Rarely do we stop and think about where the food we buy in the grocery store actually comes from. In recent years, as the Slow Food and Buy Local movements have taken hold, people have begun to take the time to consider this concept. When you live in a major metropolitan area, it’s easy to take something like food for granted. You have gourmet grocery stores in your midst that tell you were your food comes from. You have farmers markets where you can buy locally and regionally produced food products. And that is fantastic. But how frequently do you go to the source of your food?
A couple of months ago, I bought some locally raised ground beef at our farmers market. It was grass fed Highlander beef from Miles Smith Farm, a farm not 7 miles from my house, and I had never tasted anything quite like it. It was gamey, almost like lamb or venison, but very beefy and very succulent. I made burgers and put them on the grill and the preparation was the most pure way to really taste this local beef. When I bought the beef, the woman gave me a flier for their farm day and it’s been posted on our fridge all summer. This morning, we drove 7 miles to Miles Smith Farm for their annual farm day.
Miles Smith Farm has been in operation for about 150 years and the Smith family, along with a couple of other families who lived on the land, are buried in a cemetery right on the farm. It is nestled in the hills of rural Loudon, NH. They have 36 acres and in the last decade they imported this beautiful herd of Scottish Highlander cattle, who roam free and enjoy a bucolic life. They are sent to St. Johnsbury, VT for processing, where the slaughterhouse is small and humane and these cattle end their lives in a relatively stress free environment.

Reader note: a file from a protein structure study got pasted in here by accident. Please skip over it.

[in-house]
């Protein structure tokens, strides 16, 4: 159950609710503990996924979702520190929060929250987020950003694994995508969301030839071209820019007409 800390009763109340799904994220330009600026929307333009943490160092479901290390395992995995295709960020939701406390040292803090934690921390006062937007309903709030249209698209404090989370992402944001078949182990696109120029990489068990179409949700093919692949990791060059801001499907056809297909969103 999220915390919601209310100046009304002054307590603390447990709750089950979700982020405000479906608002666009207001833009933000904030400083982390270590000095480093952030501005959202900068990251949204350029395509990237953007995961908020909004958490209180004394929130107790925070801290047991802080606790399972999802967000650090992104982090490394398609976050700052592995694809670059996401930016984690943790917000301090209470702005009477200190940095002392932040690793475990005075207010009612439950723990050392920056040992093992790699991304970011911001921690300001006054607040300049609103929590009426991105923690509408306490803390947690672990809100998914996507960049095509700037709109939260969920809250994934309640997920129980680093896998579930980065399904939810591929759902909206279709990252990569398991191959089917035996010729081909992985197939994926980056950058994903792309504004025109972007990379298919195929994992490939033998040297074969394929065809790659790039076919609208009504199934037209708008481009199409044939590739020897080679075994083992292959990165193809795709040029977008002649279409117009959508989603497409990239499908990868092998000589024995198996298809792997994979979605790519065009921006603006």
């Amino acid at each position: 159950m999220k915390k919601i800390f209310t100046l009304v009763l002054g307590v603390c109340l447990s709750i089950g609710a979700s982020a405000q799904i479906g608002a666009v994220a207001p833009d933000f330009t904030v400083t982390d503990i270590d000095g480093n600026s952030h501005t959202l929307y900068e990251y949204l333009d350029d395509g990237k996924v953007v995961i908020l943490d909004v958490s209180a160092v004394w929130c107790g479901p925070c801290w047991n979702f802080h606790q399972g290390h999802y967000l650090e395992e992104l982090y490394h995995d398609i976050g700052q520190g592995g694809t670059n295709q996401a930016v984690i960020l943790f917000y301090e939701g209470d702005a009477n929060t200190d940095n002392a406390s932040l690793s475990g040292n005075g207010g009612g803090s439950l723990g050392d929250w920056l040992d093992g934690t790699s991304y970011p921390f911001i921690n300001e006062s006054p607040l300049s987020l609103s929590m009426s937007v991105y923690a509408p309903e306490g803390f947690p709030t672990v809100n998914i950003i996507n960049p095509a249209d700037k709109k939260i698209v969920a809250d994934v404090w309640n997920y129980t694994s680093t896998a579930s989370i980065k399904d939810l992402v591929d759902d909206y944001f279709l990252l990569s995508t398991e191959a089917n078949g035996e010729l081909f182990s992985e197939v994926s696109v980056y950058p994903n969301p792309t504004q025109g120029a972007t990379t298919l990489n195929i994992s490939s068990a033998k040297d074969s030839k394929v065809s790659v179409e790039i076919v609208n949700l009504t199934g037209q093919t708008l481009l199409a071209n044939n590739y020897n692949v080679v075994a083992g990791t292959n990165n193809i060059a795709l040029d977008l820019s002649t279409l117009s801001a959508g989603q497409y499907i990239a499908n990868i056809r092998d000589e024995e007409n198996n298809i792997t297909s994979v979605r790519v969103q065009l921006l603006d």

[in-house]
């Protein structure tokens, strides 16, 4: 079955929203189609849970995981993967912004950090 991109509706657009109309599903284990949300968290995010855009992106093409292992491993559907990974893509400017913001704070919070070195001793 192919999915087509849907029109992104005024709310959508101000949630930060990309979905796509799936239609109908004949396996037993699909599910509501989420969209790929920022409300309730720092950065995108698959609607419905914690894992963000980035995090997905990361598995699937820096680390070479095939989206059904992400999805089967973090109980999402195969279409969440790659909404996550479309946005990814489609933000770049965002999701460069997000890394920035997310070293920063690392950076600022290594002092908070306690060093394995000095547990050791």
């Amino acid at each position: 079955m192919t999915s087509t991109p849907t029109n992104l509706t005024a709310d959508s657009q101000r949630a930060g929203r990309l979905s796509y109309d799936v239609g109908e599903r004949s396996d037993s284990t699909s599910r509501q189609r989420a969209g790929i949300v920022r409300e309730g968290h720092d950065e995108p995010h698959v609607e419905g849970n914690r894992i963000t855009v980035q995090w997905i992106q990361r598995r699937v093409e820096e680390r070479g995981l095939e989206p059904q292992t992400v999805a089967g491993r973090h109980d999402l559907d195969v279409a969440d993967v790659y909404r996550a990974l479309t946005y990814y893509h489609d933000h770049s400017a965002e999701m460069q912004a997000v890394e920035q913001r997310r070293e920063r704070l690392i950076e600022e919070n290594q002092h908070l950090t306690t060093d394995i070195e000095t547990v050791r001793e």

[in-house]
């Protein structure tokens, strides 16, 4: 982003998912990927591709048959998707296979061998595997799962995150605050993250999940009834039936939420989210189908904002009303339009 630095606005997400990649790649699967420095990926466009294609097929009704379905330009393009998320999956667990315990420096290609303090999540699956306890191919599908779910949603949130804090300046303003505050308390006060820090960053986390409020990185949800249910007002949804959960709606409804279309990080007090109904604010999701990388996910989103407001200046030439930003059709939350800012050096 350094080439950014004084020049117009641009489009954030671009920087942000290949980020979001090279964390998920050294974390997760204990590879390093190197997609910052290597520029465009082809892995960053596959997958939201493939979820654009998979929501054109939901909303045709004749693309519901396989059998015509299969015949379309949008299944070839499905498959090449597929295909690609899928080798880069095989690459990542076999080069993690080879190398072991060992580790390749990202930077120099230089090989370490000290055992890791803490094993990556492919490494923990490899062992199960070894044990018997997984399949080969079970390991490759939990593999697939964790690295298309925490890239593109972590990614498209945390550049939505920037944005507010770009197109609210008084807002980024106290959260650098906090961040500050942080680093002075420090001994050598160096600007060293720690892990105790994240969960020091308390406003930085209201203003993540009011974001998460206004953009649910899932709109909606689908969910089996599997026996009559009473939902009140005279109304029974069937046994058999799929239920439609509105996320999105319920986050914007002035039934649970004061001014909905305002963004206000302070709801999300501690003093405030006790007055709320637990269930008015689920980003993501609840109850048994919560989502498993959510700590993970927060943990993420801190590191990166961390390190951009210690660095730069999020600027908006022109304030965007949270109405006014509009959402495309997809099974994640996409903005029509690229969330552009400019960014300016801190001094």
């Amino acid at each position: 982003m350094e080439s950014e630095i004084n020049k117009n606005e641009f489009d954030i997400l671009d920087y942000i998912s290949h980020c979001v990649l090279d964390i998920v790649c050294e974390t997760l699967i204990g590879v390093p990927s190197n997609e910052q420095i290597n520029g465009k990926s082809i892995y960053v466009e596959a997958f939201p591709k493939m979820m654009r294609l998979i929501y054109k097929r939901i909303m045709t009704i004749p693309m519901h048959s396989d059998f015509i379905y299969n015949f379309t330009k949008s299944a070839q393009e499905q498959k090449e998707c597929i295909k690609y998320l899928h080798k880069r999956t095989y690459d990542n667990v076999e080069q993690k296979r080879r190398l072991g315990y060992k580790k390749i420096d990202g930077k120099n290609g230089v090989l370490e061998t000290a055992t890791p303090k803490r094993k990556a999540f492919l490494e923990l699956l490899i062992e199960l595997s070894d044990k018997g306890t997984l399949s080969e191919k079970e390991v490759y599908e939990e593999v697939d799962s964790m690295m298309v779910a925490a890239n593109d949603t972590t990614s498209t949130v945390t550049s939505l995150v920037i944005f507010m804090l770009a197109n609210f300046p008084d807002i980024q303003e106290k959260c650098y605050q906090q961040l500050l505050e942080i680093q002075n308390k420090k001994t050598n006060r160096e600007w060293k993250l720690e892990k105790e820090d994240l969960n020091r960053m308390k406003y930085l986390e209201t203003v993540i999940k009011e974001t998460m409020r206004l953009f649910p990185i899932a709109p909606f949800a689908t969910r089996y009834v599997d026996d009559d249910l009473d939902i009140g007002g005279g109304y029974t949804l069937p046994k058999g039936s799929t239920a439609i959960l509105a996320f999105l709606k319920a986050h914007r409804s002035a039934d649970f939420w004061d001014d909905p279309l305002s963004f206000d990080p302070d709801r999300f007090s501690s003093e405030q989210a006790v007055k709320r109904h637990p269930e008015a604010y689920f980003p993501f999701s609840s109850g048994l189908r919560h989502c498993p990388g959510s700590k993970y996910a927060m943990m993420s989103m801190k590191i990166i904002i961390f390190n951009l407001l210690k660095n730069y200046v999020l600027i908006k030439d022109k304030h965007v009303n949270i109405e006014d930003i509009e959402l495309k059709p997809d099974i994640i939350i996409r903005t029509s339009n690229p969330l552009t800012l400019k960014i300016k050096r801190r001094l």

Yes, it’s true. These beautiful animals must die in order for us to eat their bounty. It’s a reality we don’t stop to consider when we buy ground beef in the supermarket. But when you walk right up to one of these impressive beasts, it becomes very real. And you know what? I’m OK with that.
We bought several pounds of ground beef and some tenderloins, beef that was born and raised right where we stood admiring the fall foliage. There were other local farmers there selling their products and we also bought a chicken and some unbelievable lamb chorizo and lamb greek sausage from Kelly Corner Farm in Chichester, just a few miles away.
Of course, eating locally like this isn’t cheap. As you might imagine, these products had a higher price tag than you’d find in the store. The ground beef was about $6 a pound, the chicken about $4 a pound and the lamb sausage almost $10 a pound. But it was worth every penny and I have no remorse for buying from the local producers I met today. We purchased that chicken and the lamb sausages from the man who raised those animals and I was happy to support him and his efforts. They were lovely people and I’m sure I’ll meet them again, for I plan to become a regular customer of these local farms.
I kept a pound of the ground beef aside and we grilled it tonight for dinner. It was so tasty and rich and soft and almost fluffy. It had an amazing mouth feel, so unlike any ground beef I’ve ever bought off the shelf. As I ate this incredible burger, I took a moment to think about my long-haired bovine friends that I’d met this morning at Miles Smith Farm. I suddenly had a reverent and profound appreciation for the food I was eating that I can only describe as cathartic. Thank you, Mr. Highlander, for giving your life so I could enjoy you so much. My heart is filled with gratitude beyond measure.
Eating locally isn’t just about buying produce in season. It takes us back to our history, to a time when we didn’t have grocery stores or freezers or cars or the modern conveniences that have separated us from our food sources, a time when neighbors relied on each other’s resourcefulness to survive. This experience brought me face to face with my dinner and my history. Huge thanks to Miles Smith, his progeny and the wonderful Scottish Highlander cattle herd I met today.